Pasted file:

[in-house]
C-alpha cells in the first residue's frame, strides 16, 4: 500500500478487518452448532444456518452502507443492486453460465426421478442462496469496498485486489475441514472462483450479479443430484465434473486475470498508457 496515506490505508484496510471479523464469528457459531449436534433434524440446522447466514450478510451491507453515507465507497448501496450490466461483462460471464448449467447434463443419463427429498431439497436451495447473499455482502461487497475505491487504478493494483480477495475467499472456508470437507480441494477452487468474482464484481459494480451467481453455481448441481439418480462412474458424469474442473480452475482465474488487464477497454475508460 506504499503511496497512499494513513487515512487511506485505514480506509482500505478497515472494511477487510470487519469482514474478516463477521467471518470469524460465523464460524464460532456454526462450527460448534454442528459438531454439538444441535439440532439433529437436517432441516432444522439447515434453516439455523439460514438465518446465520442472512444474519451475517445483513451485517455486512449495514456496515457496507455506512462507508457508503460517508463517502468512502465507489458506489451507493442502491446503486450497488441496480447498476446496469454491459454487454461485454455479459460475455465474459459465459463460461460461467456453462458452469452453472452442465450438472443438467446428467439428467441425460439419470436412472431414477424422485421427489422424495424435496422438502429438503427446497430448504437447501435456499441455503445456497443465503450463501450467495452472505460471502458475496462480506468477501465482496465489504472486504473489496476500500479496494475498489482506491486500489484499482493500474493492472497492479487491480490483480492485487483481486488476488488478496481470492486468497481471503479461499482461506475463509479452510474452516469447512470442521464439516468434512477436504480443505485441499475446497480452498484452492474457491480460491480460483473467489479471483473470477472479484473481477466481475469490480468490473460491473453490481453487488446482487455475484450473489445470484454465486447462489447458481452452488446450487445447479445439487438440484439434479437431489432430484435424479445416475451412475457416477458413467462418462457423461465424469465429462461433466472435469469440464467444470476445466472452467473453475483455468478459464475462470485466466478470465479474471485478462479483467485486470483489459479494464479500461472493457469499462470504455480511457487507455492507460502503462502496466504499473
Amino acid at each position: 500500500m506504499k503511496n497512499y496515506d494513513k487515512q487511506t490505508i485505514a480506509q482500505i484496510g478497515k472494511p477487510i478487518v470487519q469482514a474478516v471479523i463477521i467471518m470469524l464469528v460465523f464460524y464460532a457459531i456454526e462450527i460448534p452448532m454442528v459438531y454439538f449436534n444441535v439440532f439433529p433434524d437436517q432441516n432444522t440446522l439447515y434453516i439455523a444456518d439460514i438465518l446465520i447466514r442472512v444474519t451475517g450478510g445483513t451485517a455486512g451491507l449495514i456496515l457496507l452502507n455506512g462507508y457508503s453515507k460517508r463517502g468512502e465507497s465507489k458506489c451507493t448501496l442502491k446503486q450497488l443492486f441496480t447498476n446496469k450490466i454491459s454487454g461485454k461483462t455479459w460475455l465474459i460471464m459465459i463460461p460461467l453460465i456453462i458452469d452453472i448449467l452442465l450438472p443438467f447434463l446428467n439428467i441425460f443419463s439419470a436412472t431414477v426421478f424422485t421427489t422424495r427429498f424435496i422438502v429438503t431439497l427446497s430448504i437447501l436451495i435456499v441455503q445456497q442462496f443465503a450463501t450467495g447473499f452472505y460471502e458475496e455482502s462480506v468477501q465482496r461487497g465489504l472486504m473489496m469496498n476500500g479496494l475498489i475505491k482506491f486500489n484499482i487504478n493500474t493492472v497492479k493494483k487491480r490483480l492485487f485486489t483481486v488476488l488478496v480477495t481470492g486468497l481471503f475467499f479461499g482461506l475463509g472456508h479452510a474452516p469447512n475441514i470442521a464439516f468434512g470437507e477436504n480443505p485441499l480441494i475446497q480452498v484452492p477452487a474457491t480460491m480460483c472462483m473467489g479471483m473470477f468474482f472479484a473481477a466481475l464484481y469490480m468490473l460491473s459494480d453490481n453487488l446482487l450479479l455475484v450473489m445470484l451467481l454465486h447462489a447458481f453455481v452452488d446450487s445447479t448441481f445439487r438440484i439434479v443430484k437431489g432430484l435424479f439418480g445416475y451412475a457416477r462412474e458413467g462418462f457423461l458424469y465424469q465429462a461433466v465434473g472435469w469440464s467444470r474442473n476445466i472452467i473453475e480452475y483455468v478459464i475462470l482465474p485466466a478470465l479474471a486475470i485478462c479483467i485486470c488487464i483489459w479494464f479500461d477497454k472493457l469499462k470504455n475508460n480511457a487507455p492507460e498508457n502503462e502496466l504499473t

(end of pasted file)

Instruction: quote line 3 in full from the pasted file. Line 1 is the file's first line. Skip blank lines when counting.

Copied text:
Amino acid at each position: 500500500m506504499k503511496n497512499y496515506d494513513k487515512q487511506t490505508i485505514a480506509q482500505i484496510g478497515k472494511p477487510i478487518v470487519q469482514a474478516v471479523i463477521i467471518m470469524l464469528v460465523f464460524y464460532a457459531i456454526e462450527i460448534p452448532m454442528v459438531y454439538f449436534n444441535v439440532f439433529p433434524d437436517q432441516n432444522t440446522l439447515y434453516i439455523a444456518d439460514i438465518l446465520i447466514r442472512v444474519t451475517g450478510g445483513t451485517a455486512g451491507l449495514i456496515l457496507l452502507n455506512g462507508y457508503s453515507k460517508r463517502g468512502e465507497s465507489k458506489c451507493t448501496l442502491k446503486q450497488l443492486f441496480t447498476n446496469k450490466i454491459s454487454g461485454k461483462t455479459w460475455l465474459i460471464m459465459i463460461p460461467l453460465i456453462i458452469d452453472i448449467l452442465l450438472p443438467f447434463l446428467n439428467i441425460f443419463s439419470a436412472t431414477v426421478f424422485t421427489t422424495r427429498f424435496i422438502v429438503t431439497l427446497s430448504i437447501l436451495i435456499v441455503q445456497q442462496f443465503a450463501t450467495g447473499f452472505y460471502e458475496e455482502s462480506v468477501q465482496r461487497g465489504l472486504m473489496m469496498n476500500g479496494l475498489i475505491k482506491f486500489n484499482i487504478n493500474t493492472v497492479k493494483k487491480r490483480l492485487f485486489t483481486v488476488l488478496v480477495t481470492g486468497l481471503f475467499f479461499g482461506l475463509g472456508h479452510a474452516p469447512n475441514i470442521a464439516f468434512g470437507e477436504n480443505p485441499l480441494i475446497q480452498v484452492p477452487a474457491t480460491m480460483c472462483m473467489g479471483m473470477f468474482f472479484a473481477a466481475l464484481y469490480m468490473l460491473s459494480d453490481n453487488l446482487l450479479l455475484v450473489m445470484l451467481l454465486h447462489a447458481f453455481v452452488d446450487s445447479t448441481f445439487r438440484i439434479v443430484k437431489g432430484l435424479f439418480g445416475y451412475a457416477r462412474e458413467g462418462f457423461l458424469y465424469q465429462a461433466v465434473g472435469w469440464s467444470r474442473n476445466i472452467i473453475e480452475y483455468v478459464i475462470l482465474p485466466a478470465l479474471a486475470i485478462c479483467i485486470c488487464i483489459w479494464f479500461d477497454k472493457l469499462k470504455n475508460n480511457a487507455p492507460e498508457n502503462e502496466l504499473t